What are the main challenges to the sustainable development of rural India?
The main challenges to the sustainable development of rural India are as follows:
1.    How to effectively engage people or facilitate people to centre stage of development in rural India in the process of their own development in sustainable manner.
2.   How people could leverage various existing systems and programs for their development and common good.
3.   The community is not aware about their rights and governments schemes.
4.   The passive attitude of responsible authorities.
5.    Working in isolated way by different government departments.
6.   Taking ownership by community as a central level of development.
7.    The migration of educated and potential people towards urban area and big cities.
How do you promote community empower and how do you promote women’s empowerment?
Women make up 70 percent of the world’s one billion poorest people, work two-thirds of the world’s working hours, produce half of the world’s food but earn only 10 percent of the world’s income and are said to control only one percent of the world’s property. According to the Global Poverty Project, on average, women earn half of what men earn. In India, the situation is not very different. In rural community the status of women is worse than in urban areas. Women are undervalued in societies and this attitude is often deeply rooted in societal and cultural customs and traditions. Women are often considered inferior and less capable than men. In the course of the early work related to rural health the founding team at CORD realized that to improve the life of the villagers, they have to find a way to enable women to take an active role in affairs of their communities. The women wear the unrecognized backbone of their communities and thus they themselves needed to be the change agents. The question was how to enable the women to act as a group and to be the change agents and the answer was to invest their efforts in encouraging women to form Mahila Mandals (Women’s Groups or Forums).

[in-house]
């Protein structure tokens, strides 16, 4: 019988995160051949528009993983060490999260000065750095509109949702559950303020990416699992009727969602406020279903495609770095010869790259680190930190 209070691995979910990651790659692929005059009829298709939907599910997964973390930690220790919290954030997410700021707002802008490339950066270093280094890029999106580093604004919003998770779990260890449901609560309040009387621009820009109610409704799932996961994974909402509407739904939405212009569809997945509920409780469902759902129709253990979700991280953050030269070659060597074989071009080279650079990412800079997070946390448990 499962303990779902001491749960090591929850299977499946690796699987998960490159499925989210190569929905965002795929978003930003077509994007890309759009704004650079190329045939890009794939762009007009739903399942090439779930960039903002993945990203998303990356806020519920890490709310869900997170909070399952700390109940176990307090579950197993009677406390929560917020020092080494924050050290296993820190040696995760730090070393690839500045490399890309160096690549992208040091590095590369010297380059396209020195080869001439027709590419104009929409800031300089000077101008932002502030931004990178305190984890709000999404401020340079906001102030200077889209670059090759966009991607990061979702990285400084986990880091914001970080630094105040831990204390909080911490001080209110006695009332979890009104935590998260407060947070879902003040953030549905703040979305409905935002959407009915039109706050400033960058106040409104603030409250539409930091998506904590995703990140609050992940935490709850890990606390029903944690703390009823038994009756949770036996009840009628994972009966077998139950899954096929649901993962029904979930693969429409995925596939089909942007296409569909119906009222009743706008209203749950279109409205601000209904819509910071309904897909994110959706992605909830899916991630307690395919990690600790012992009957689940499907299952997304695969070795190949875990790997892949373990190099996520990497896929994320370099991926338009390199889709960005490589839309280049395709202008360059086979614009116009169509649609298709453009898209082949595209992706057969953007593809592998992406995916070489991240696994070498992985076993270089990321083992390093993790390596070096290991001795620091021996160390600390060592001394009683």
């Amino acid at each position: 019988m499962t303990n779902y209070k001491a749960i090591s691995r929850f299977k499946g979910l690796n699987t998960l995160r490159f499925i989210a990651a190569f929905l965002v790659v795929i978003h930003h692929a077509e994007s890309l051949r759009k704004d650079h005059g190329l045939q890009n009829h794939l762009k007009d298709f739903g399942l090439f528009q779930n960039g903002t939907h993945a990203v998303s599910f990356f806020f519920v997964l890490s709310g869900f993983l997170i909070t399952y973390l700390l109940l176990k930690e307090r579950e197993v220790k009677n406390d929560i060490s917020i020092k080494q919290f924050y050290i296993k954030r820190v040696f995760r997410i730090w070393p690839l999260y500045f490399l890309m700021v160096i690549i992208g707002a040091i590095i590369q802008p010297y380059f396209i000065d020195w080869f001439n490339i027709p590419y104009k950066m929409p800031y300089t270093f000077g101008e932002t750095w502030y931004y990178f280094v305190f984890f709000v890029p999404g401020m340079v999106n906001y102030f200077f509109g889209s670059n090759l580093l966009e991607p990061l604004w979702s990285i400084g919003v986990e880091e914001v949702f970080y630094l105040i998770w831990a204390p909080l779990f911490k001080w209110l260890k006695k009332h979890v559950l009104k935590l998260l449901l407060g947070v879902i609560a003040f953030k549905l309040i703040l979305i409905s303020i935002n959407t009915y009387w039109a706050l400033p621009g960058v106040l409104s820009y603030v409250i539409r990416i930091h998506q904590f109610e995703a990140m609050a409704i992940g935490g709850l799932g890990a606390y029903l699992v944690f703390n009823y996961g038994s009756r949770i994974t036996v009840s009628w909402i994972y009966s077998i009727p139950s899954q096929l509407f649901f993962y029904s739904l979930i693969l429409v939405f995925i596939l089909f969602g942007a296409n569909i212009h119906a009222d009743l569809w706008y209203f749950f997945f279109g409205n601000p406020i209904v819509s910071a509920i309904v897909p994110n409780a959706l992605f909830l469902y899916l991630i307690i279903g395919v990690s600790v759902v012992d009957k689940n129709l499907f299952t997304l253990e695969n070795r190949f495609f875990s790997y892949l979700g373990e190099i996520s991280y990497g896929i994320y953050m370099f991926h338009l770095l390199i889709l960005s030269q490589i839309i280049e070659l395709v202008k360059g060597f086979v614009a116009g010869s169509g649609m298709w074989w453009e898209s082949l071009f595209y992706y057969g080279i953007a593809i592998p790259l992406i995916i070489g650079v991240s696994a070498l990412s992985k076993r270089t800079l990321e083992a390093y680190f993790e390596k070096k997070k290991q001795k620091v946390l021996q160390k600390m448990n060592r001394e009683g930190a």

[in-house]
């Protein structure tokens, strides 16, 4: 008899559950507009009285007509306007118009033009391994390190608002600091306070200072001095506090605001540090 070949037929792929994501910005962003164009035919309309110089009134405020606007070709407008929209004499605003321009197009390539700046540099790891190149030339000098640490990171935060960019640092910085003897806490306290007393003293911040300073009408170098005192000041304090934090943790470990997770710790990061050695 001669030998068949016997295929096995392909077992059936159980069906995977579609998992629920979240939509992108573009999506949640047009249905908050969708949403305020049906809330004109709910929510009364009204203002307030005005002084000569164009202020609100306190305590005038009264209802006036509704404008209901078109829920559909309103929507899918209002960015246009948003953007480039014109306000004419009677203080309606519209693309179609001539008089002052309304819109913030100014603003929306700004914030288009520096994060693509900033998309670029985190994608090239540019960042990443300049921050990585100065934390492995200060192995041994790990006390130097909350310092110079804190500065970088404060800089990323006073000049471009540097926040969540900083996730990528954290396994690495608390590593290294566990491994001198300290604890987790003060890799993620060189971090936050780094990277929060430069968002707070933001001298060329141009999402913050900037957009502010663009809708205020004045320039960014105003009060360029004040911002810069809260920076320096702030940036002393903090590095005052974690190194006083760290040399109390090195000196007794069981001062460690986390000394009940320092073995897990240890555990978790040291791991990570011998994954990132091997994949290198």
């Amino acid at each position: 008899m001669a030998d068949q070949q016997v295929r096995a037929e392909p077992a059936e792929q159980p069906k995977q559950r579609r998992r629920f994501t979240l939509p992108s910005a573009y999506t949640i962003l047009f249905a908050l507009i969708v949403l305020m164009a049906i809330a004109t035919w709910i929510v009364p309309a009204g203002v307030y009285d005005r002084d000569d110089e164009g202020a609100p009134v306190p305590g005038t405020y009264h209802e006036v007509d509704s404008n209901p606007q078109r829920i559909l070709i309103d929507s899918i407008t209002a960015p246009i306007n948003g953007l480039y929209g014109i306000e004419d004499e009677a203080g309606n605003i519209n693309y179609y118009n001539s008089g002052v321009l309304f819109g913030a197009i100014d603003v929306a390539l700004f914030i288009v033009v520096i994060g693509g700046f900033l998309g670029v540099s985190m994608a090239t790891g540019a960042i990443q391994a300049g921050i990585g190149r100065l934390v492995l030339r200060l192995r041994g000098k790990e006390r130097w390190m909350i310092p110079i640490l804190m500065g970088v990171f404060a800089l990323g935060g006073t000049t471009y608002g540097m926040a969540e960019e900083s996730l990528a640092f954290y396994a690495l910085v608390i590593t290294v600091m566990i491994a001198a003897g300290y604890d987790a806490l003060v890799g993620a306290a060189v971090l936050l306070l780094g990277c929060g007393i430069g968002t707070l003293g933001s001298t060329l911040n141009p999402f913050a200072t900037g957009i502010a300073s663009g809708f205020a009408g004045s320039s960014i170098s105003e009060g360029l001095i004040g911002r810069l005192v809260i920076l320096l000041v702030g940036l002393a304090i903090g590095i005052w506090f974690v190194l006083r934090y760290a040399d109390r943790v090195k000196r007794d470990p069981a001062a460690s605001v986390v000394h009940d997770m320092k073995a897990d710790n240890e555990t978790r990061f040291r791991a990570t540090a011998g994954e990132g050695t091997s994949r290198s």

CORD established Mahila Mandals which is a well recognized women empowerment programme.  Mahila Mandals are the hub from which all programme components of CORD have evolved, from which they have diverged, and with which they have converged again to progress further. Mahila Mandals are a catalyst, a space where women come together, empathize with others who live with them, conduct meetings, learn to discuss and resolve issues, and develop strong roots in their communities. They learn to lead and support each other laterally, first within their groups, before they venture out to solicit help and support from outside groups. Their encouragement with CORD facilitates their self discovery and development. Through this they have begun to break down the cycle of male dominance that excludes women from an active role in issues affecting their daily life. Many of them have succeeded in resolving personal, tragic or adverse experiences have channeled their efforts to empower other women. This transformed the ordinary women who were dull, uninspiring, miserable and oppressed to a confident and independent ones. The women are now progressively realizing that they can make a decisive difference in local self-governance too.